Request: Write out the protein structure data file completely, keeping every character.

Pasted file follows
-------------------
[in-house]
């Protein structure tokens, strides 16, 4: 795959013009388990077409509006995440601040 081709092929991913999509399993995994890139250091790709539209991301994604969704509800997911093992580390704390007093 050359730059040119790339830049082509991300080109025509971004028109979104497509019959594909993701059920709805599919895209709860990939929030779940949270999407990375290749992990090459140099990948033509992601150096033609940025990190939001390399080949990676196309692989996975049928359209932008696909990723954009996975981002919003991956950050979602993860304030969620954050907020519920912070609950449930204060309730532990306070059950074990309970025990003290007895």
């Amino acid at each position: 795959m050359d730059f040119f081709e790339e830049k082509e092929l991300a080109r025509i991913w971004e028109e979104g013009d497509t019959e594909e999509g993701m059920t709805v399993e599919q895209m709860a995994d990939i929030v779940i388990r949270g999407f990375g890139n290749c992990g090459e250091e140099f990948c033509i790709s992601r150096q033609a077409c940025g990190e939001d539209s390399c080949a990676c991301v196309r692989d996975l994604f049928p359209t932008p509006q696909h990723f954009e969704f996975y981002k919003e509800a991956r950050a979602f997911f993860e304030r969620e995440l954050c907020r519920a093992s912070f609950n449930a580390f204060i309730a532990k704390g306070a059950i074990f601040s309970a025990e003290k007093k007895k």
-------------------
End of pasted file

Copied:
[in-house]
């Protein structure tokens, strides 16, 4: 795959013009388990077409509006995440601040 081709092929991913999509399993995994890139250091790709539209991301994604969704509800997911093992580390704390007093 050359730059040119790339830049082509991300080109025509971004028109979104497509019959594909993701059920709805599919895209709860990939929030779940949270999407990375290749992990090459140099990948033509992601150096033609940025990190939001390399080949990676196309692989996975049928359209932008696909990723954009996975981002919003991956950050979602993860304030969620954050907020519920912070609950449930204060309730532990306070059950074990309970025990003290007895």
């Amino acid at each position: 795959m050359d730059f040119f081709e790339e830049k082509e092929l991300a080109r025509i991913w971004e028109e979104g013009d497509t019959e594909e999509g993701m059920t709805v399993e599919q895209m709860a995994d990939i929030v779940i388990r949270g999407f990375g890139n290749c992990g090459e250091e140099f990948c033509i790709s992601r150096q033609a077409c940025g990190e939001d539209s390399c080949a990676c991301v196309r692989d996975l994604f049928p359209t932008p509006q696909h990723f954009e969704f996975y981002k919003e509800a991956r950050a979602f997911f993860e304030r969620e995440l954050c907020r519920a093992s912070f609950n449930a580390f204060i309730a532990k704390g306070a059950i074990f601040s309970a025990e003290k007093k007895k």